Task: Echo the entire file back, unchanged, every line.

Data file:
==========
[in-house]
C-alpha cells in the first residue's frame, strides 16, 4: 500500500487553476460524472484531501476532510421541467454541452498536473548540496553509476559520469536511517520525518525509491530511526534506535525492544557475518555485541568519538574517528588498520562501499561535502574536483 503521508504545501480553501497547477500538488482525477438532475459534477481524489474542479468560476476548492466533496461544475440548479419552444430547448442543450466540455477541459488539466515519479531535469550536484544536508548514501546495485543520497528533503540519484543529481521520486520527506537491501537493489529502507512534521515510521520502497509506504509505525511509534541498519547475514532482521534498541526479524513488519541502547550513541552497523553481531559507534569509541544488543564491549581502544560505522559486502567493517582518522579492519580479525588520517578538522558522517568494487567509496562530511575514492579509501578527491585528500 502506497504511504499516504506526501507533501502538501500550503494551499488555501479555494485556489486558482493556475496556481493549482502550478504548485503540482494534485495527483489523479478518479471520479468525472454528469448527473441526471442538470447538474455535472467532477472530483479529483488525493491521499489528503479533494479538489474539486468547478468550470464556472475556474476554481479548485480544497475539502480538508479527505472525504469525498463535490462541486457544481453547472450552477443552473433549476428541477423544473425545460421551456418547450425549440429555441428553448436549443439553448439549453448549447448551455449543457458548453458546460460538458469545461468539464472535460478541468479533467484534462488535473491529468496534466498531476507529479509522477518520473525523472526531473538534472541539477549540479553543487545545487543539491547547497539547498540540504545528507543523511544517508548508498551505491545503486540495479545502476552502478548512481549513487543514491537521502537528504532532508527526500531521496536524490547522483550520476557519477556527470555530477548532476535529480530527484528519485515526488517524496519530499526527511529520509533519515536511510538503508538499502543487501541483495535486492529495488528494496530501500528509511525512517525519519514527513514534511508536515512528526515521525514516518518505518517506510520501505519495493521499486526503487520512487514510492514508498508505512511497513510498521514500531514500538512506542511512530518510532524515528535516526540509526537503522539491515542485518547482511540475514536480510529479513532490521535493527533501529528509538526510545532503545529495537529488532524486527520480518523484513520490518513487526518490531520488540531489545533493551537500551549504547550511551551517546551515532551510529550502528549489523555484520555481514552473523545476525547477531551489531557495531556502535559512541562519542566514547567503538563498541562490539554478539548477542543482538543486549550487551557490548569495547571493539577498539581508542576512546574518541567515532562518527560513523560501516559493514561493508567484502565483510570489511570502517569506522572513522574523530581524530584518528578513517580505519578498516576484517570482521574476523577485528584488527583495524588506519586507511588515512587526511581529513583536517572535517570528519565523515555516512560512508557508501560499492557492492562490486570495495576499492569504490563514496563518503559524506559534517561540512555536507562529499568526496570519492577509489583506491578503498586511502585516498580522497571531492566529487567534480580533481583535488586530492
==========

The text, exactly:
[in-house]
C-alpha cells in the first residue's frame, strides 16, 4: 500500500487553476460524472484531501476532510421541467454541452498536473548540496553509476559520469536511517520525518525509491530511526534506535525492544557475518555485541568519538574517528588498520562501499561535502574536483 503521508504545501480553501497547477500538488482525477438532475459534477481524489474542479468560476476548492466533496461544475440548479419552444430547448442543450466540455477541459488539466515519479531535469550536484544536508548514501546495485543520497528533503540519484543529481521520486520527506537491501537493489529502507512534521515510521520502497509506504509505525511509534541498519547475514532482521534498541526479524513488519541502547550513541552497523553481531559507534569509541544488543564491549581502544560505522559486502567493517582518522579492519580479525588520517578538522558522517568494487567509496562530511575514492579509501578527491585528500 502506497504511504499516504506526501507533501502538501500550503494551499488555501479555494485556489486558482493556475496556481493549482502550478504548485503540482494534485495527483489523479478518479471520479468525472454528469448527473441526471442538470447538474455535472467532477472530483479529483488525493491521499489528503479533494479538489474539486468547478468550470464556472475556474476554481479548485480544497475539502480538508479527505472525504469525498463535490462541486457544481453547472450552477443552473433549476428541477423544473425545460421551456418547450425549440429555441428553448436549443439553448439549453448549447448551455449543457458548453458546460460538458469545461468539464472535460478541468479533467484534462488535473491529468496534466498531476507529479509522477518520473525523472526531473538534472541539477549540479553543487545545487543539491547547497539547498540540504545528507543523511544517508548508498551505491545503486540495479545502476552502478548512481549513487543514491537521502537528504532532508527526500531521496536524490547522483550520476557519477556527470555530477548532476535529480530527484528519485515526488517524496519530499526527511529520509533519515536511510538503508538499502543487501541483495535486492529495488528494496530501500528509511525512517525519519514527513514534511508536515512528526515521525514516518518505518517506510520501505519495493521499486526503487520512487514510492514508498508505512511497513510498521514500531514500538512506542511512530518510532524515528535516526540509526537503522539491515542485518547482511540475514536480510529479513532490521535493527533501529528509538526510545532503545529495537529488532524486527520480518523484513520490518513487526518490531520488540531489545533493551537500551549504547550511551551517546551515532551510529550502528549489523555484520555481514552473523545476525547477531551489531557495531556502535559512541562519542566514547567503538563498541562490539554478539548477542543482538543486549550487551557490548569495547571493539577498539581508542576512546574518541567515532562518527560513523560501516559493514561493508567484502565483510570489511570502517569506522572513522574523530581524530584518528578513517580505519578498516576484517570482521574476523577485528584488527583495524588506519586507511588515512587526511581529513583536517572535517570528519565523515555516512560512508557508501560499492557492492562490486570495495576499492569504490563514496563518503559524506559534517561540512555536507562529499568526496570519492577509489583506491578503498586511502585516498580522497571531492566529487567534480580533481583535488586530492